John Minchillo / AP

The new Senate health bill would drastically affect children who depend on Medicaid to cover their special medical needs, even though Senate Republicans tried to shield them, reports Kaiser Health News. The legislation would exempt many young recipients from the new, highly-restrictive Medicaid spending caps that are applied on a per-person basis — but as many as 4 million wouldn't qualify the way the exemption is written.

What's at stake: Children with special conditions, such as those with cystic fibrosis, autism, and Down syndrome, would be subject to the cuts determined by their state, who are already under mounting financial pressure.

Why it matters: Advocacy groups weren't thrilled with the exemption in the first place -- they didn't want to see some vulnerable people being protected from Medicaid spending limits while others weren't. But this piece provides fresh evidence that the exemption wouldn't even shield all of the children it was trying to reach.

Go deeper

How Trump's push to reopen schools could backfire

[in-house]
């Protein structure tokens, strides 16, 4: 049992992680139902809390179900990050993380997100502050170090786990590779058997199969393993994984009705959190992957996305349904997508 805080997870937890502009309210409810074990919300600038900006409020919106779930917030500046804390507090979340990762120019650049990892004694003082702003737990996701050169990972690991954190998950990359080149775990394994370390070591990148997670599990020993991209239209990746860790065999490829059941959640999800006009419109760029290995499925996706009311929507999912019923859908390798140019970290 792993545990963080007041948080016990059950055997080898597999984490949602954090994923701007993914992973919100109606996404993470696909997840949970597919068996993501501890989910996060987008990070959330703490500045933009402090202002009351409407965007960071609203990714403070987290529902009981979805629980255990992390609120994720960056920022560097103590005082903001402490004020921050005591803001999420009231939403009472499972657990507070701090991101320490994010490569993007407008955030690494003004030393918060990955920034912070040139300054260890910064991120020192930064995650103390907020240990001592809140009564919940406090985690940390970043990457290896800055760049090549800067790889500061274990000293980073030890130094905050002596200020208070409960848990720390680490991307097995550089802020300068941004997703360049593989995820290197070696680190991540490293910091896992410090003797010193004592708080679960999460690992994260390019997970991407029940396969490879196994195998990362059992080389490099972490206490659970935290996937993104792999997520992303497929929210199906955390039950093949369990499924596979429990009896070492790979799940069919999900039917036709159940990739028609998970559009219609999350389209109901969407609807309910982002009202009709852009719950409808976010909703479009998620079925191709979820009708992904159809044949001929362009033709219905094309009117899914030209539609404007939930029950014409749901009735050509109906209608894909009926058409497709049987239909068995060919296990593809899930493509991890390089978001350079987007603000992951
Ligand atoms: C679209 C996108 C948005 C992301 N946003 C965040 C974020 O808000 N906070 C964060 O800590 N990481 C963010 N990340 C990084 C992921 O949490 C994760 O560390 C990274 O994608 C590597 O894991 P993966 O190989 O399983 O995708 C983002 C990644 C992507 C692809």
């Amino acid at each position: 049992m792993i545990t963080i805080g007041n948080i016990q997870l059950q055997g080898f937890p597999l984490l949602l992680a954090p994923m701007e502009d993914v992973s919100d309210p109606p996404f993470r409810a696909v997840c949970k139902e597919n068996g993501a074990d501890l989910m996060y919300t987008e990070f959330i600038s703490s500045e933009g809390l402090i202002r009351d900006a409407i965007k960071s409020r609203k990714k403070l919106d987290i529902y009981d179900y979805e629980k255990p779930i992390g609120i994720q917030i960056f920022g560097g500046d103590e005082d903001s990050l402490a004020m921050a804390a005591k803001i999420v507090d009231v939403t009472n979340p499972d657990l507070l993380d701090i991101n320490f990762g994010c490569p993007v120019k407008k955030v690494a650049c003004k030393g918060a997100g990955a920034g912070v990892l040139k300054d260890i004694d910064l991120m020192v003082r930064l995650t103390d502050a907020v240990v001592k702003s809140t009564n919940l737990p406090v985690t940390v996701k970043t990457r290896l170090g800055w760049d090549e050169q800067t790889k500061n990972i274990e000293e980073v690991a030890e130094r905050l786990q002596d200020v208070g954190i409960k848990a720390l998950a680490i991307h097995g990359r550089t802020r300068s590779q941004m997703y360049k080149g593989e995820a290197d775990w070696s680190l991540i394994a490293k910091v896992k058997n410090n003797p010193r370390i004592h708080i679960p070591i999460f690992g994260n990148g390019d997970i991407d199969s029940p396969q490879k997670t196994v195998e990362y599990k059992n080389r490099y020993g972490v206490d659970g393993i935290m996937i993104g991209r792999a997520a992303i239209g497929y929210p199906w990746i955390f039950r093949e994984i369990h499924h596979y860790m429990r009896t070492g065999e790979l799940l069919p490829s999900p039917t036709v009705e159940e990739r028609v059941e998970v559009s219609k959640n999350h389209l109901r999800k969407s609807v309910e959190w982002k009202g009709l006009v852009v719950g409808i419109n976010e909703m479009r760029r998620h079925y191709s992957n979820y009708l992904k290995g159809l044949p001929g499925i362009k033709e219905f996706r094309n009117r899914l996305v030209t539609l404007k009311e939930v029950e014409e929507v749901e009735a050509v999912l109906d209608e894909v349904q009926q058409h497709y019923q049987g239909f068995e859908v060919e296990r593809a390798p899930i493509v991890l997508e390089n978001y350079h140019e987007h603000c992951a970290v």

Illustration: Aïda Amer/Axios

The Trump administration’s full-steam-ahead push to fully reopen schools this fall is on a collision course with the U.S.' skyrocketing coronavirus caseload and its decades-long neglect of public education.

Why it matters: Getting kids back to school is of paramount importance for children and families, especially low-income ones. But the administration isn’t doing much to make this safer or more feasible.

Coronavirus squeezes the "sandwich generation"

Illustration: Eniola Odetunde/Axios

As the coronavirus poses risks and concerns for the youngest and oldest Americans, the generations in the middle are buckling under the increasing strain of having to take care of both.

Why it matters: People that make up the so-called sandwich generations are typically in their 30s, 40s and 50s, and in their prime working years. The increasing family and financial pressures on these workers means complications for employers, too.

Why Scranton matters again in 2020

Biden and Clinton visit Biden's childhood home in Scranton in 2016. Photo: Melina Mara/The Washington Post via Getty Images

The hometown of Joe Biden and "The Office" is polishing its perennial status as a guidepost for the nation's political mood.

Driving the news: Biden returns to Scranton, Pa., today with a campaign stop just outside the city limits at a metalworking plant, where he'll deliver remarks on a plan to create jobs and "help America build back better."